The latest alpha build of Paint.NET v3.5 will now use DirectWrite instead of GDI for the Text tool if you are running Windows 7. Get it while it’s hot:

DirectWrite is a new font and text rendering system that comes with Windows 7. In Paint.NET, you’ll see the following benefits:

  • Faster text rendering. This is currently due to important architectural differences from GDI. With DirectWrite, I can render using multiple threads (performance scaling), while also not blocking the UI thread from drawing (mutexing). GDI can only render text on 1 thread at a time, and that also includes the thread responsible for the UI. DirectWrite can also benefit from GPU acceleration when things are set up correctly with Direct2D (Paint.NET only uses the software rasterization capabilities right now, but in the future who knows!).
  • Better quality text rendering. DirectWrite implements what is called “y-direction antialiasing”. The short story is that GDI apparently only does antialiasing on the horizontal axis. It can also position characters with sub-pixel accuracy … in other words, GDI uses integers and DirectWrite uses floating point.

When it comes to performance you can see the difference just by opening Paint.NET, switching to the Text tool, and clicking on the font list dropdown. In GDI you’ll see the font previews slowly trickle into view, and scrolling can get laggy and “stalled” (the difference is very pronounced if you have lots of fonts installed – I have over 2000 on my system). With DirectWrite it’s nearly instantaneous and also very zippy when scrolling. If you type many lines of text onto the canvas, Paint.NET will use up to 1 thread per line for rendering (capped by the number of cores your CPU has), and on a dual- or quad-core system the performance benefit can add up. Systems with more cores/threads/CPUs will see the most benefit for both scenarios (yes, HyperThreading helps).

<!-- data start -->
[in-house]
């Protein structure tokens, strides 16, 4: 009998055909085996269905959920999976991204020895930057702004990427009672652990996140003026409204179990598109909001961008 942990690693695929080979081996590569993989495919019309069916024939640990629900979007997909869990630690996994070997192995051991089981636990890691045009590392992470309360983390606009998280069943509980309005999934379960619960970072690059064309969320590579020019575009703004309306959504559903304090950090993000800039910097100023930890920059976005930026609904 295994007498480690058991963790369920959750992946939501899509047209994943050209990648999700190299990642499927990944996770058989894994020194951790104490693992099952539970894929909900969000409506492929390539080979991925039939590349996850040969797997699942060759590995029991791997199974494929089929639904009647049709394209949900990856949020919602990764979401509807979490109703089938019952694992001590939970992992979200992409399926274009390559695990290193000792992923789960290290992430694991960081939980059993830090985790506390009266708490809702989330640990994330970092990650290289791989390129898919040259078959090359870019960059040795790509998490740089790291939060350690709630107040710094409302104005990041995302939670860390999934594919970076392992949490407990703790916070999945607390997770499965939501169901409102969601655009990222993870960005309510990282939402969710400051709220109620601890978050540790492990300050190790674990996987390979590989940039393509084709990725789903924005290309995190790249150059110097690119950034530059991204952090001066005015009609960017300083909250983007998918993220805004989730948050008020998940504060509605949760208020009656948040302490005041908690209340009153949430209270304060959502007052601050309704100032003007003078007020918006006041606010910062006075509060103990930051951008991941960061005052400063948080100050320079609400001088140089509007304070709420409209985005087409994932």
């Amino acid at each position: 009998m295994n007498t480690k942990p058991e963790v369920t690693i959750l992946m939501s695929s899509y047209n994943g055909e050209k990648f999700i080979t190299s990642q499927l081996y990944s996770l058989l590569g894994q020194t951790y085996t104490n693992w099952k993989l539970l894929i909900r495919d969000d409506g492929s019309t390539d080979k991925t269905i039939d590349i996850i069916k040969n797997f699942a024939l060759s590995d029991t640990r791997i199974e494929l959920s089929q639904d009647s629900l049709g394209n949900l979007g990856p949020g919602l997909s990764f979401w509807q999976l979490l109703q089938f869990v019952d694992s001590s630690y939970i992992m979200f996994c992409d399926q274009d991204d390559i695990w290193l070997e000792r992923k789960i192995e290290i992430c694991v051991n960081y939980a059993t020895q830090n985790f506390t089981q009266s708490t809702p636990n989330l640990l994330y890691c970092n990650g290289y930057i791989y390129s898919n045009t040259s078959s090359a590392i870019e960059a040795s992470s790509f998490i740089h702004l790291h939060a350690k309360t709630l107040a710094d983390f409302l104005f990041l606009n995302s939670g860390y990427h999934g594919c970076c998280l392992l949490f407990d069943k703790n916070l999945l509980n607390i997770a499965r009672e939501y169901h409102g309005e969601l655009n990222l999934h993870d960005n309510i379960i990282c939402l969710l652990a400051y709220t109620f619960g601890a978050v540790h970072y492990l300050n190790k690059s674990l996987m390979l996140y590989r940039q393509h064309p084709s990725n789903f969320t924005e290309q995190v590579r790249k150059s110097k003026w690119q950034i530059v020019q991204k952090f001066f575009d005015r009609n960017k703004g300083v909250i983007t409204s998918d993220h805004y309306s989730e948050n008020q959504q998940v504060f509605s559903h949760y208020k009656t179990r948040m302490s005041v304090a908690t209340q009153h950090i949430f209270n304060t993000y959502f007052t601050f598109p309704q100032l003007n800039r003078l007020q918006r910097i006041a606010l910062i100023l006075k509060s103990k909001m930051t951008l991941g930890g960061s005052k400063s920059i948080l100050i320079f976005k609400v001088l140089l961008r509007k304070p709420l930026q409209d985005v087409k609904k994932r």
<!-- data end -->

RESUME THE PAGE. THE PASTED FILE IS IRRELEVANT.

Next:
I tested on a 3.6GHz Core i7 and a 1.6GHz Atom. On both systems, DirectWrite was a big performance improvement.

Also, you can turn off DirectWrite in Paint.NET by launching the program with the /disableDirectWrite command-line parameter. This is quite useful for comparing the two renderers. If you don’t know what a “command-line parameter” is, then don’t worry about it 🙂

Thanks go out to Dwanye Robinson (at Microsoft) for helping out.